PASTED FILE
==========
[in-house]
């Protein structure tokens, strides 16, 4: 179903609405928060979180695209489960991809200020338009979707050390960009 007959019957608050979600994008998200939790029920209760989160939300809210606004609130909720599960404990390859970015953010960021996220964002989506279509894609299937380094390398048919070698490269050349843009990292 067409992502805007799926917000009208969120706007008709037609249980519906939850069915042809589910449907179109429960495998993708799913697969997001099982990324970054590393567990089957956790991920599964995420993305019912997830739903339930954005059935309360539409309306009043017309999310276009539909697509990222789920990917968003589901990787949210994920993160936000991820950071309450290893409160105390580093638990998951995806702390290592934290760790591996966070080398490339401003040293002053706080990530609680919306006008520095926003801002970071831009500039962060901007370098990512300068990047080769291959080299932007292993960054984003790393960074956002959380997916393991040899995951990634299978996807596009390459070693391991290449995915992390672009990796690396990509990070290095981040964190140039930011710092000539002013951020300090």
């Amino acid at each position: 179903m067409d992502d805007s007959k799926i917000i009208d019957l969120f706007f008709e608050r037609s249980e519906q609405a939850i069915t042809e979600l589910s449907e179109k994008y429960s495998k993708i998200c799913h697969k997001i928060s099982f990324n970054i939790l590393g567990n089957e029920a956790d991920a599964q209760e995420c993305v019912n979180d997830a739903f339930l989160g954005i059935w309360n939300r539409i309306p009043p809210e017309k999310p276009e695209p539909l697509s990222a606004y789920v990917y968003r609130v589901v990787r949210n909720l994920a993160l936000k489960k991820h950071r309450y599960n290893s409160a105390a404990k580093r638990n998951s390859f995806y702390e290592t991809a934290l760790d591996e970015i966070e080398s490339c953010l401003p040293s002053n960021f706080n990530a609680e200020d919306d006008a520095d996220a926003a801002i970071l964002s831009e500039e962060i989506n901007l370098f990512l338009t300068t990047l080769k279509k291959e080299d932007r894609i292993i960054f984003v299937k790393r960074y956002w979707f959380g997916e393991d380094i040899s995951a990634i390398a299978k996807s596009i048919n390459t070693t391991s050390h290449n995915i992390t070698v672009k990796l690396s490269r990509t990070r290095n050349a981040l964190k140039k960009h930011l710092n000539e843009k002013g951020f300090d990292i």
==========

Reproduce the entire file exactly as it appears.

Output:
[in-house]
């Protein structure tokens, strides 16, 4: 179903609405928060979180695209489960991809200020338009979707050390960009 007959019957608050979600994008998200939790029920209760989160939300809210606004609130909720599960404990390859970015953010960021996220964002989506279509894609299937380094390398048919070698490269050349843009990292 067409992502805007799926917000009208969120706007008709037609249980519906939850069915042809589910449907179109429960495998993708799913697969997001099982990324970054590393567990089957956790991920599964995420993305019912997830739903339930954005059935309360539409309306009043017309999310276009539909697509990222789920990917968003589901990787949210994920993160936000991820950071309450290893409160105390580093638990998951995806702390290592934290760790591996966070080398490339401003040293002053706080990530609680919306006008520095926003801002970071831009500039962060901007370098990512300068990047080769291959080299932007292993960054984003790393960074956002959380997916393991040899995951990634299978996807596009390459070693391991290449995915992390672009990796690396990509990070290095981040964190140039930011710092000539002013951020300090």
């Amino acid at each position: 179903m067409d992502d805007s007959k799926i917000i009208d019957l969120f706007f008709e608050r037609s249980e519906q609405a939850i069915t042809e979600l589910s449907e179109k994008y429960s495998k993708i998200c799913h697969k997001i928060s099982f990324n970054i939790l590393g567990n089957e029920a956790d991920a599964q209760e995420c993305v019912n979180d997830a739903f339930l989160g954005i059935w309360n939300r539409i309306p009043p809210e017309k999310p276009e695209p539909l697509s990222a606004y789920v990917y968003r609130v589901v990787r949210n909720l994920a993160l936000k489960k991820h950071r309450y599960n290893s409160a105390a404990k580093r638990n998951s390859f995806y702390e290592t991809a934290l760790d591996e970015i966070e080398s490339c953010l401003p040293s002053n960021f706080n990530a609680e200020d919306d006008a520095d996220a926003a801002i970071l964002s831009e500039e962060i989506n901007l370098f990512l338009t300068t990047l080769k279509k291959e080299d932007r894609i292993i960054f984003v299937k790393r960074y956002w979707f959380g997916e393991d380094i040899s995951a990634i390398a299978k996807s596009i048919n390459t070693t391991s050390h290449n995915i992390t070698v672009k990796l690396s490269r990509t990070r290095n050349a981040l964190k140039k960009h930011l710092n000539e843009k002013g951020f300090d990292i």